“I think a couple of people would have said that it would have killed our relationship, because building a house is a stressful thing and it brings up everything in a relationship that is potentially problematic, but in our case it put us in a stronger place because we were clear about our roles and our communication.”
The entire building and planning process was filmed and featured on the television show Grand Designs. “Watching the show (beforehand) got us inspired in the first place, and when we saw the design for the curved house I thought ‘we’ve got to put this on the show’, so we took a little video of us standing next to the concrete monster (reservoir) and two weeks later they said ‘you’re in’,” Hailey said.
However, featuring on the show changed the construction process slightly and resulted in the couple spending more money than they budgeted for. “Being on Grand Designs probably forced us to do things a little differently,” Tyrone said. “I love to do things myself – in fact I would rather do it all myself – but because of time restraints (for the TV show) I got other people in to do bits and pieces, which cost.”
Another important part of the process, for Hailey at least, was carrying out a feng shui assessment of the property and using a feng shui expert to advise on their plans. While Hailey was a strong believer in the Chinese system, Tyrone was somewhat sceptical. “There is no evidence either way that it worked out, but it does feel great,” he said. “Architecturally it added a few nice lines that I quite like.”
“And at the end of the day it was the feng shui assessment of the concrete reservoir and his advice to remove the whole thing that had us go down this path of reshaping it and I’m really glad that we did,” said Hailey.
Local architect Alvyn Williams, who designed the house, was responsible for the strong relationship between the form of the house and the landscape in which it sits. “Firstly it comes through asking all the right questions and really getting to know the site well. So I asked Hailey and Tyrone a lot of questions and then did a very thorough site investigation. And living in Warburton on the side of a hill myself I obviously have a lot of experience with that,” said Alvyn, who runs Soft Loud House Architects.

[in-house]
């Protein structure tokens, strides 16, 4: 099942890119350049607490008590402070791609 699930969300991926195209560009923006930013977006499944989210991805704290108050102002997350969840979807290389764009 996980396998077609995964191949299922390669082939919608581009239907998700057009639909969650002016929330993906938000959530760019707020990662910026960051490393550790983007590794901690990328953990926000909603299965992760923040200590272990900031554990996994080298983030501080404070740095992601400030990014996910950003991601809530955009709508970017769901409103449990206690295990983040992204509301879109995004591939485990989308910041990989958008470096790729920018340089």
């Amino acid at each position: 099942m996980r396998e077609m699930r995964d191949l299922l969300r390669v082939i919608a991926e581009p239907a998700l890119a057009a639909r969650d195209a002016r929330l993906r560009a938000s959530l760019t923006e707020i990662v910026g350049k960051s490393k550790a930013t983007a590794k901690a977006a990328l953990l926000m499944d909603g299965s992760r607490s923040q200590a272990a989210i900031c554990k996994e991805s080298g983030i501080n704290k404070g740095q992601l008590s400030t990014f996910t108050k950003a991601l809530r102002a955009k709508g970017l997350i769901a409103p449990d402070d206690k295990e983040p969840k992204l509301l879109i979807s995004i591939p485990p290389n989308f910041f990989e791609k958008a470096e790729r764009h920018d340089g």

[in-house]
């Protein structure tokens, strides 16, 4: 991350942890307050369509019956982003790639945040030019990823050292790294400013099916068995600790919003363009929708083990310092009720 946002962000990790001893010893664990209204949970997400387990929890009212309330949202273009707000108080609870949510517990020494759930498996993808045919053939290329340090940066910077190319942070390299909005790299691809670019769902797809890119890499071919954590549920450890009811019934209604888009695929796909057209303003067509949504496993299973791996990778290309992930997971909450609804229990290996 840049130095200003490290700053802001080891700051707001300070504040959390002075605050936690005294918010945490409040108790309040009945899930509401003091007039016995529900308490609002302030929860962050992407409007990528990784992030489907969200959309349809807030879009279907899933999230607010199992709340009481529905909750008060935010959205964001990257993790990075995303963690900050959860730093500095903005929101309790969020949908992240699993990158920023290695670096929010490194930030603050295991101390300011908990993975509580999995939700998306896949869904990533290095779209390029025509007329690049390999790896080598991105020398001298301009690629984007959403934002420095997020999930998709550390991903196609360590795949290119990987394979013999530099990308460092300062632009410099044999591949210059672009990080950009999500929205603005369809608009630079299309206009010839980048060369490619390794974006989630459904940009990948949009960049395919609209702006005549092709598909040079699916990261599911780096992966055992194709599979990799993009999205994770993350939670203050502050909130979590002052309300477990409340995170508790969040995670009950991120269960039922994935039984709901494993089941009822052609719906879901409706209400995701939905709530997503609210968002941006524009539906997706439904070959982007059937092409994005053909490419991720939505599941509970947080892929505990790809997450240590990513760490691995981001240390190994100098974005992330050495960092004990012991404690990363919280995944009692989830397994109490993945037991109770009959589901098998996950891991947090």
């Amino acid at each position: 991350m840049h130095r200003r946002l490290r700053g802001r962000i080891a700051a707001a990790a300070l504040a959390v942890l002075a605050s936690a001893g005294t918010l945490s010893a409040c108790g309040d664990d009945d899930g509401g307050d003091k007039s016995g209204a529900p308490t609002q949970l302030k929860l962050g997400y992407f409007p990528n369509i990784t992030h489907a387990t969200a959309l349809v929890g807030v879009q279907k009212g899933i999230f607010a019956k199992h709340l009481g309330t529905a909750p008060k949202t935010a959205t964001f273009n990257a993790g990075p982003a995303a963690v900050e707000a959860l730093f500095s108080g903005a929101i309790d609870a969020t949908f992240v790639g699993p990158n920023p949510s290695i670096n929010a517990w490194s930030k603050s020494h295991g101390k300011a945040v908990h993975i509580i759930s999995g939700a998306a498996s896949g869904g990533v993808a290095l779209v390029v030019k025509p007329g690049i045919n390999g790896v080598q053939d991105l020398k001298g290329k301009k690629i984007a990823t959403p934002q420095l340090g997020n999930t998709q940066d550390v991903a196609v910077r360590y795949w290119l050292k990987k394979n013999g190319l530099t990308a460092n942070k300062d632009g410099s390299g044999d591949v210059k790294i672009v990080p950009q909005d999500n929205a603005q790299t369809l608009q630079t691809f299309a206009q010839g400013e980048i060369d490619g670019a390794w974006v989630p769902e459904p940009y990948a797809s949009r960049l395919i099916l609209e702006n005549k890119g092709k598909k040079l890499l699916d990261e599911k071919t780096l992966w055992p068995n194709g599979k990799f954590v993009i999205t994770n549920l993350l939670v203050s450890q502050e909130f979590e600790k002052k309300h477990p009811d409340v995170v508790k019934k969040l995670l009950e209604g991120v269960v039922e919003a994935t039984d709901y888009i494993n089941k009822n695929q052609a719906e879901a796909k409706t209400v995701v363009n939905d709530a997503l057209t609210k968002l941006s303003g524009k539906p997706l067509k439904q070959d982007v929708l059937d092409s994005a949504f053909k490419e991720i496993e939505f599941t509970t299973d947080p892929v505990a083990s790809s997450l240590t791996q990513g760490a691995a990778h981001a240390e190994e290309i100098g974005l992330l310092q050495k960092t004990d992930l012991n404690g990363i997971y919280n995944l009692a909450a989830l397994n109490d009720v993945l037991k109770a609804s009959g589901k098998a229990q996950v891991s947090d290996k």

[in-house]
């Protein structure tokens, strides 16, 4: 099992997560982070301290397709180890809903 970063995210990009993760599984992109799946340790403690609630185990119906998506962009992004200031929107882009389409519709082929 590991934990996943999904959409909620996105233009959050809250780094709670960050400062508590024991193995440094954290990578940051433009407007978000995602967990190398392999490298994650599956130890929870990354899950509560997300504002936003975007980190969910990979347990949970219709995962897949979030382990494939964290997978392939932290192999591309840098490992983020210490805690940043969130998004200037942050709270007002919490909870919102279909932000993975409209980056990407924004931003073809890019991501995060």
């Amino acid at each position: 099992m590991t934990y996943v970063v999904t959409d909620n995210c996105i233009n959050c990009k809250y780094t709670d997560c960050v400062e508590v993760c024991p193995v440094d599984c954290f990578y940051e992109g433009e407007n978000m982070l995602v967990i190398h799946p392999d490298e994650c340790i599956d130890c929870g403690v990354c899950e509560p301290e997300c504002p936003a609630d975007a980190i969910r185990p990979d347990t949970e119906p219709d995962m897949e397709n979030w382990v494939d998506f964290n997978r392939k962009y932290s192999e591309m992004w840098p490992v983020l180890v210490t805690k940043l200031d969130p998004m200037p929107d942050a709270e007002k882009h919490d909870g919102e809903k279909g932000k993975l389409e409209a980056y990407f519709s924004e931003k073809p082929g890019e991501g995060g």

“I have designed a number of houses with grass roofs, including my parents’ house at Steels Creek, and that also had a curved grass roof. I’ve done a few other similar designs in the past but they are the only two in the Yarra Valley. When you are an architect you have a thousand ideas every day but only one or two ever get to fruition. So the Warburton arch house is quite unique.”
The German-designed system for the “living roof” hasn’t gone completely to plan and remains a work in progress. It is patchy in sections and the fact that it was a monoculture, using a grass from Queensland, has been problematic. Tyrone has spent time planting other species on the roof, however, and is confident that it will reach its full potential with care and patience. “There’s not many green roofs in Australia so there wasn’t a ‘green roof centre’ where we could go and talk to people. We were flying blind a little bit, which is another reason the budget blew out a little bit in the end,” said Hailey.
The couple live among, and within, their completed and in-progress creative projects. Sculptures, paintings, glasswork and recycled materials, many of them beautiful and evocative in their own ways. In the entry hall is a painting by Hailey that has echoes of pointillism dot paintings. In the main living area, a giant sea anemone created by Tyrone with tentacles of repurposed plastic and aluminium tubes encasing LED lights. Works of art, in a work of art.